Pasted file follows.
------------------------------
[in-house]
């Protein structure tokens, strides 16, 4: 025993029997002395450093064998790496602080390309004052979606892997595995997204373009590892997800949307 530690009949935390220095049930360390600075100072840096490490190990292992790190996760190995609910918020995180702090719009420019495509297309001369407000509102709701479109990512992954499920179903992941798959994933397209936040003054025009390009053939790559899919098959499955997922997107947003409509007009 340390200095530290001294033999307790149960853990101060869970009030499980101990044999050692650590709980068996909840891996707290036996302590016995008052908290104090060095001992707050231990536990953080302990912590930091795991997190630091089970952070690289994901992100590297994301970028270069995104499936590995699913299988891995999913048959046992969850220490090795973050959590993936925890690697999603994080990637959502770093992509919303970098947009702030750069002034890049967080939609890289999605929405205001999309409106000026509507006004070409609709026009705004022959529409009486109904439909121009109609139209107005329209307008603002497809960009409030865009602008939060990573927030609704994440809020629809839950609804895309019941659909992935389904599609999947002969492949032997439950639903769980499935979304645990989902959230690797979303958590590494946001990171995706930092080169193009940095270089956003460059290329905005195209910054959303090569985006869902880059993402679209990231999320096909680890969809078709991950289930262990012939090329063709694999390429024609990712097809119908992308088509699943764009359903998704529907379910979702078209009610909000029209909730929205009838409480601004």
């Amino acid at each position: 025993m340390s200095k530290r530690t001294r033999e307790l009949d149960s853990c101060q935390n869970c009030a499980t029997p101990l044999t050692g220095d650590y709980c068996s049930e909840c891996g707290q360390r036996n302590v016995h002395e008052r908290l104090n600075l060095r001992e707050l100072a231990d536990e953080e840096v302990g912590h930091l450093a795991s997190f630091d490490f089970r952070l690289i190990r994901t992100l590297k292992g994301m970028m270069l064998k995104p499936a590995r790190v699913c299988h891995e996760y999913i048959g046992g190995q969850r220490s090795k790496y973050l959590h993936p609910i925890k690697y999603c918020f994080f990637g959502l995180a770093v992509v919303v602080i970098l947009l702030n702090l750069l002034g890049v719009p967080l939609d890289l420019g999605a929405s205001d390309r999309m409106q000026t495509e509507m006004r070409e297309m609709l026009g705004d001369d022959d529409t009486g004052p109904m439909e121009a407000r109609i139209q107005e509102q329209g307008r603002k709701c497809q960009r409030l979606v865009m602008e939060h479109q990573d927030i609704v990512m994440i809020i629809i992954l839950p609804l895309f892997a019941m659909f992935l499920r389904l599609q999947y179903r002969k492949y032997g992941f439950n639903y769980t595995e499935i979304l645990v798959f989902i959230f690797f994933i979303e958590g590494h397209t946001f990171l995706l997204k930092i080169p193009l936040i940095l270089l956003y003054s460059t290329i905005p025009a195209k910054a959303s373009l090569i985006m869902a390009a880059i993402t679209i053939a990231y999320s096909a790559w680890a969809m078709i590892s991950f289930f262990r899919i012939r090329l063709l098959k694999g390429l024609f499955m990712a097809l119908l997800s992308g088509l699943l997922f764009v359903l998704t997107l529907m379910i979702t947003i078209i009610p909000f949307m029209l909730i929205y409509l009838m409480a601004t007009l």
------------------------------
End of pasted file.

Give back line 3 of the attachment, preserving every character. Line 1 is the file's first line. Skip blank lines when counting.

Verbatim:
């Amino acid at each position: 025993m340390s200095k530290r530690t001294r033999e307790l009949d149960s853990c101060q935390n869970c009030a499980t029997p101990l044999t050692g220095d650590y709980c068996s049930e909840c891996g707290q360390r036996n302590v016995h002395e008052r908290l104090n600075l060095r001992e707050l100072a231990d536990e953080e840096v302990g912590h930091l450093a795991s997190f630091d490490f089970r952070l690289i190990r994901t992100l590297k292992g994301m970028m270069l064998k995104p499936a590995r790190v699913c299988h891995e996760y999913i048959g046992g190995q969850r220490s090795k790496y973050l959590h993936p609910i925890k690697y999603c918020f994080f990637g959502l995180a770093v992509v919303v602080i970098l947009l702030n702090l750069l002034g890049v719009p967080l939609d890289l420019g999605a929405s205001d390309r999309m409106q000026t495509e509507m006004r070409e297309m609709l026009g705004d001369d022959d529409t009486g004052p109904m439909e121009a407000r109609i139209q107005e509102q329209g307008r603002k709701c497809q960009r409030l979606v865009m602008e939060h479109q990573d927030i609704v990512m994440i809020i629809i992954l839950p609804l895309f892997a019941m659909f992935l499920r389904l599609q999947y179903r002969k492949y032997g992941f439950n639903y769980t595995e499935i979304l645990v798959f989902i959230f690797f994933i979303e958590g590494h397209t946001f990171l995706l997204k930092i080169p193009l936040i940095l270089l956003y003054s460059t290329i905005p025009a195209k910054a959303s373009l090569i985006m869902a390009a880059i993402t679209i053939a990231y999320s096909a790559w680890a969809m078709i590892s991950f289930f262990r899919i012939r090329l063709l098959k694999g390429l024609f499955m990712a097809l119908l997800s992308g088509l699943l997922f764009v359903l998704t997107l529907m379910i979702t947003i078209i009610p909000f949307m029209l909730i929205y409509l009838m409480a601004t007009l």